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I'm trying to make a library that will be used by other developers. I want to obey the "don't re-invent the wheel" principle and and I also want to make the deployment a matter of dropping a single .dll into the bin folder.

So far, I've chosen an dual MIT/MS-PL license. Is there anything stopping me from compiling other MSPL/MIT licensed code directly into the same assembly as my own?

Am I worried about nothing?

If this is a legit concern, should I go add a licence/copyright header to each file before I add other code to my code base, since there won't be a nice tidy assembly to delineate where the code came from?

Also, I will add the header for you so you can get to writing the answer faster: "You are not a lawyer, you are not giving legal advice, I should fork over my hard earned money to a profession I detest to resolve questions like this instead of asking for free advice"

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MIT license lets you do pretty much anything you want with the code - just include the MIT text in the file.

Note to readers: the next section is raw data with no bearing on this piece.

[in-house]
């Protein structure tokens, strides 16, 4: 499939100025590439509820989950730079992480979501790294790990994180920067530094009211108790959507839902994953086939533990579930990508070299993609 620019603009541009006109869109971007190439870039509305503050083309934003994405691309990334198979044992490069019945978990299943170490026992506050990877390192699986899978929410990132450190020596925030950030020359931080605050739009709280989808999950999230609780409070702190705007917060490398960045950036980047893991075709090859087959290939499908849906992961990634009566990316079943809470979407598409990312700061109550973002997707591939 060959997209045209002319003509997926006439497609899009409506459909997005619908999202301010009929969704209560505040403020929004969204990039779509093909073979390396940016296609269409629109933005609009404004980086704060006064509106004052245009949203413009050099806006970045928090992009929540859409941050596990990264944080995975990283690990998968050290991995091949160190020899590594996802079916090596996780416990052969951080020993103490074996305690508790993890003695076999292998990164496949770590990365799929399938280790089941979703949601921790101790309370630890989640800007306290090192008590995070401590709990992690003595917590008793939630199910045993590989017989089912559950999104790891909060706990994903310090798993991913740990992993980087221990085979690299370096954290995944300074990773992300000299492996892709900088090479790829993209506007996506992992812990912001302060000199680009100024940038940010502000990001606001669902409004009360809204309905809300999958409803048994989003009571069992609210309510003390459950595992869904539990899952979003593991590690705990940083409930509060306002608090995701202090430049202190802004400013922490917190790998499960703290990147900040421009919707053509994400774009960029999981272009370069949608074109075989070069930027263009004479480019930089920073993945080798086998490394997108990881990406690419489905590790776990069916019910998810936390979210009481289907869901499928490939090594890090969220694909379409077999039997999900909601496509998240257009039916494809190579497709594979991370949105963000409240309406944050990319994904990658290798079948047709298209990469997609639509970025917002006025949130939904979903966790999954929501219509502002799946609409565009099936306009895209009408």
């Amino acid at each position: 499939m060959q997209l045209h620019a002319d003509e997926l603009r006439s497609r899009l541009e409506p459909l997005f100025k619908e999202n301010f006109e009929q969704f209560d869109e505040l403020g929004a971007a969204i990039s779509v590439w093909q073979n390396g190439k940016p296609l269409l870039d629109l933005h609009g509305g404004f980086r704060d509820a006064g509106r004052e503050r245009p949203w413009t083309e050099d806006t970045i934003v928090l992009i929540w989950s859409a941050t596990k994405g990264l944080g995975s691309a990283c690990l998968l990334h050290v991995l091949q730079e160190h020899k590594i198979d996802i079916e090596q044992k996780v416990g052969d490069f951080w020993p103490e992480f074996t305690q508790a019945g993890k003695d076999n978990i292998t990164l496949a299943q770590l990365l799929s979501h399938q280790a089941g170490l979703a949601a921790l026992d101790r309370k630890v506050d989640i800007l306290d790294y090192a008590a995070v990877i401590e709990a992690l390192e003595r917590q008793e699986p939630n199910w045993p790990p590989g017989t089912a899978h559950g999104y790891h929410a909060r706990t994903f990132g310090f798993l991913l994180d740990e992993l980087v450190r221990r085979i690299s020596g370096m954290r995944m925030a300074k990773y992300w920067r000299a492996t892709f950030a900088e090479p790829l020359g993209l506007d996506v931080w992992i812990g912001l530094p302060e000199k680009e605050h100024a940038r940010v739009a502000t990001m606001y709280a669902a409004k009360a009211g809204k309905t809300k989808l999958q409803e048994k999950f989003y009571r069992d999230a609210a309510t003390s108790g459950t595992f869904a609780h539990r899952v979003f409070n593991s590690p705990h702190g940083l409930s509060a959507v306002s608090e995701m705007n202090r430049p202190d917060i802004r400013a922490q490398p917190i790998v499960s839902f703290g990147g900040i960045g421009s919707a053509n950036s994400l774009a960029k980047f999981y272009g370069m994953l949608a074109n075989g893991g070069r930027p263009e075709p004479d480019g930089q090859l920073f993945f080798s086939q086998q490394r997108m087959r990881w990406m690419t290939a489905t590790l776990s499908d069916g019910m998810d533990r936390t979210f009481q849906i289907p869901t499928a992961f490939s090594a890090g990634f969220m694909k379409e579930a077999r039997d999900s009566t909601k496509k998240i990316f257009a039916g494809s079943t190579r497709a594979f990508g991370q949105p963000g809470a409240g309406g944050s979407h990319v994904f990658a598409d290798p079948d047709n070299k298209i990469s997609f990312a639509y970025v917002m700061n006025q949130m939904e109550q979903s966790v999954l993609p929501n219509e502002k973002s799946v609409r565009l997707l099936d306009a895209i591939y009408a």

If you are allowing the redistribution of the code as a dynamically linked library anyway you could also use the LGPL.

What do you want to achieve with the license? Do you want to force people to feed changes and fixes back to you or do you want them to have the most freedom to reuse the code?

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I don't really care if anyone subsequently contributes their improvements to the community. What I do want to make sure is that if I use someone else's open source library by including the source code files with mine and compiling all of it down to a single file, that it doesn't violate that license. LGPL sounds like it would be the exact sort of license where I couldn't do that, i.e. I would have to leave the LGPL .dll as a separate file. MIT and MSPL on the other hand are quiet on the issue, so it is less clear was is allowed. –  MatthewMartin Dec 11 '11 at 22:56
    
MIT is a permissive license, other than a few details (outline in the link) you can do what you want with it and so can your users –  Martin Beckett Dec 11 '11 at 22:58
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